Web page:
Manchester acquires masks; distributing to first responders, others

Surgical masks, portioned 10 to a bag, await buyers at Kilburn's Convenience Store in Manchester. The store has sold 1,000 of them for $1 each ($10 per bag).

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MANCHESTER — The town has acquired N-95 and surgical cloth face masks to help contain the spread of the COVID-19 virus, distributing them to first responders, medical personnel and employees of essential businesses, and setting aside a number of surgical masks or sale at cost.

The masks were sourced by Manchester residents Corey Orava and Steve Kittredge, thanks to their business expertise and connections, and purchased by the Town of Manchester. Town manager John O'Keefe said the town has distributed about 2,000 masks so far, and the deliveries include a trade with the Bennington Police Department as well as to senior living facilities, convenience stores, supermarkets and health workers.

"We see a benefit to protecting our essential workers in the community," O'Keefe said of the effort.

The town has spent about $20,000 on the effort and will seek reimbursement from federal agencies for the purchase, he said.

Buying the masks now made more sense than waiting and not being able to secure supplies, or having to pay a higher markup, O'Keefe said. "One thing learned about emergencies is if you base everything off getting reimbursed, you won't spend a nickel," he said.

Mask up

The Vermont Department of Health has recommended that everyone wear face masks in public, in order to prevent the spread of COVID-19 in the community and reduce the risk of the health care system being overwhelmed by demand. The surgical masks, which are cloth and attach behind the ears with elastics, are designed to keep operating environments protected, and are intended for single use.

Orava, a veterinarian by training, works for Enso Discoveries, a Manhattan, Kansas-based company that sells veterinary medical equipment. Kittredge is the founder and president of Tributary Sourcing, which locates and arranges importing of components, materials and products for U.S. industrial clients. (Kittredge is not related to Dr. Janel Kittredge of Manchester Medical Center.)

The less-expensive surgical masks are 95.5 cents each and were given to most recipients, O'Keefe said, while the more-expensive N-95 masks cost the town about $3 each and are being reserved for first responders.

"We gave [the town] a better price than anyone else," Orava said.

Additionally, the town sold a number of surgical masks at cost to Kilburn's Convenience Store on Depot Street, and as of Saturday evening, the store had sold 1,000 of them, O'Keefe said.

The store is selling the masks for $1 each, in packages of 10, and making zero profit off the arrangement, store co-owner Cynthia Kilburn said. They're being handled by gloved employees and packaged in new self-closing plastic bags. An initial batch of 600 masks, packaged in groups of 10, sold in 10 hours.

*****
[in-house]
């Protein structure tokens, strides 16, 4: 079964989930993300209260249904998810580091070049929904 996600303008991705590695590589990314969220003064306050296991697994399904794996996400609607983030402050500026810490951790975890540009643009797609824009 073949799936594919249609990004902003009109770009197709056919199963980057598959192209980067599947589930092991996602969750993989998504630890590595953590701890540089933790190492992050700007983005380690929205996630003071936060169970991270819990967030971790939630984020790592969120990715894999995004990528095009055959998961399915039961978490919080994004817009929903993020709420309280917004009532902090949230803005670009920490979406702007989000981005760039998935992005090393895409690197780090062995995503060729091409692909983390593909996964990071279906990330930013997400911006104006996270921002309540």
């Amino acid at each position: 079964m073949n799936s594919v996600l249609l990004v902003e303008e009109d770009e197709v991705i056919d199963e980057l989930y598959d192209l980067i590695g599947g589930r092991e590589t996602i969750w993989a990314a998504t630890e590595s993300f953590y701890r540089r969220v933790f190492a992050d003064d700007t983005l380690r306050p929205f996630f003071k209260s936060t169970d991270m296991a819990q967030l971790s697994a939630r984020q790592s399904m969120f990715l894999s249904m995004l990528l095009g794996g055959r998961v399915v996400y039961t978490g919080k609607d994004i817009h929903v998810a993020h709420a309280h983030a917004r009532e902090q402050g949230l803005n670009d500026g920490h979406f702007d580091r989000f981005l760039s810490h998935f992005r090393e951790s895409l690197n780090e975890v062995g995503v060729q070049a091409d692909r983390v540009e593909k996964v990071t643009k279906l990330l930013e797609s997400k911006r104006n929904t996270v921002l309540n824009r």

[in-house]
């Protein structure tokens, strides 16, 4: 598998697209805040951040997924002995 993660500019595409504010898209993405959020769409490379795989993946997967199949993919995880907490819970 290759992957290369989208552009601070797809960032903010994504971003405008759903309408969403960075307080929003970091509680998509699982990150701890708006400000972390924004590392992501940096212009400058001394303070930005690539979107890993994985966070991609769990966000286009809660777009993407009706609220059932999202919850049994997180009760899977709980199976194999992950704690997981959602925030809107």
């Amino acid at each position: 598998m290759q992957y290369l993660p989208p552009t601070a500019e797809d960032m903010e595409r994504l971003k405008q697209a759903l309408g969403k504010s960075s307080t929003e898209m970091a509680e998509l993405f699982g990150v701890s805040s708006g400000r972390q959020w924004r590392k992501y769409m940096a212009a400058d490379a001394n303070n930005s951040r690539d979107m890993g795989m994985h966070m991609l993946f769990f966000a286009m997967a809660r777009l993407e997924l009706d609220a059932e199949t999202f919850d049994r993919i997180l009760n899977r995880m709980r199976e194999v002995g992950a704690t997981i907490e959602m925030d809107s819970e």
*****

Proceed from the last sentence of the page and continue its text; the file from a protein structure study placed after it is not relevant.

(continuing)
"We make zero off this. We're paying the town exactly what they had to pay," Kilburn said Friday. "It's not a business move. But it brings people in, and it's good for the community."

"It just makes everybody a little more aware," she added. "When I walk into the post office, I feel more comfortable if I'm not the only one wearing a mask."

The town's senior communal living facilities — Bromley Manor, Equinox Terrace and Equinox Village — all received masks, O'Keefe said,. So did the Northshire Medical campus of Southwestern Vermont Health Care, the U.S. Post Office, VNA & Hospice of the Southwest Region, Northshire Rescue Squad, and Northshire Day School, which has been providing day care for the children of essential employees.

The town police department traded masks to the Bennington Police Department for face shields, which will be set aside for medical personnel, O'Keefe said. The town also distributed masks to convenience stores, pharmcies and supermarkets. Shaws and Walgreens already had masks for staff, while Price Chopper and The Pharmacy-Northshire needed them, O'Keefe said.

O'Keefe had been concerned that the town's senior facilities and medical personnel didn't have enough personal protective equipment to adequately protect employees or clients.

Northshire residents, worldwide reach

Orava and Kittredge met and became friends while playing senior hockey at Riley Rink, bonding over postgame beers at the Firefly, the two men said. Once O'Keefe made it known to Orava that the town was interested in buying masks, he and Kitterdge worked together on arranging for the shipment with the help of a mutual friend, Colin Lawrence, who lives works in China.

Lawrence's relationships with factories and understanding of Chinese business rules and regulations were essential in assuring the shipment could happen, Orava and Kittredge said. While China makes 90 percent of the world's masks, demand is high; Orava said he's aware of a single order placed with a factory for 18 million masks.

"There's zero chance we'd be doing what we're doing without Colin and Steve," Orava said. "We're bidding against the world."

"If you don't have someone over there, it could be a guy sitting in a living room with a computer," Kittredge added.

Orava, Kittredge and O'Keefe were all glad they could do a part in securing protective equipment for the community.

"Without a doubt everyone we gave them to was so incredibly grateful," O'Keefe said of making the rounds with masks the past few days. "It seems like such a simple thing — a piece of cloth with rubber bands -- but it's gotten to the pont where it's really difficult to provide basic items to critical employees. It's heartwarming, but it's a little depressing that's where we're at, that such a basic item is so valued. "

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